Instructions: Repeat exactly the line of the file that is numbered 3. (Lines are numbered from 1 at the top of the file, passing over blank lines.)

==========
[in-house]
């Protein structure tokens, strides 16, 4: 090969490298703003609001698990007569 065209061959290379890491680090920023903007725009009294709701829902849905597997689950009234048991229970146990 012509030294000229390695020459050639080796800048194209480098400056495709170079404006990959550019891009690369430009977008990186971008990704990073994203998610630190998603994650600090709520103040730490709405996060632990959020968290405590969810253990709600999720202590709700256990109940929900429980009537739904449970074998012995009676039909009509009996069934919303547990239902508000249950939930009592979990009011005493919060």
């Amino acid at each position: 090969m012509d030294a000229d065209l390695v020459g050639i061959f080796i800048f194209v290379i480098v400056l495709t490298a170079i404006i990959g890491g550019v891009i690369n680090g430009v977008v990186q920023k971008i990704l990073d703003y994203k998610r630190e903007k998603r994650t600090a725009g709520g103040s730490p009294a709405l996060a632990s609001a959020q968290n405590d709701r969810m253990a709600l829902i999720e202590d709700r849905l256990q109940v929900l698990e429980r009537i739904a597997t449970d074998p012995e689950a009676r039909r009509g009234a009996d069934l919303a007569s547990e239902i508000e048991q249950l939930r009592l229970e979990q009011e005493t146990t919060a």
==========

């Amino acid at each position: 090969m012509d030294a000229d065209l390695v020459g050639i061959f080796i800048f194209v290379i480098v400056l495709t490298a170079i404006i990959g890491g550019v891009i690369n680090g430009v977008v990186q920023k971008i990704l990073d703003y994203k998610r630190e903007k998603r994650t600090a725009g709520g103040s730490p009294a709405l996060a632990s609001a959020q968290n405590d709701r969810m253990a709600l829902i999720e202590d709700r849905l256990q109940v929900l698990e429980r009537i739904a597997t449970d074998p012995e689950a009676r039909r009509g009234a009996d069934l919303a007569s547990e239902i508000e048991q249950l939930r009592l229970e979990q009011e005493t146990t919060a």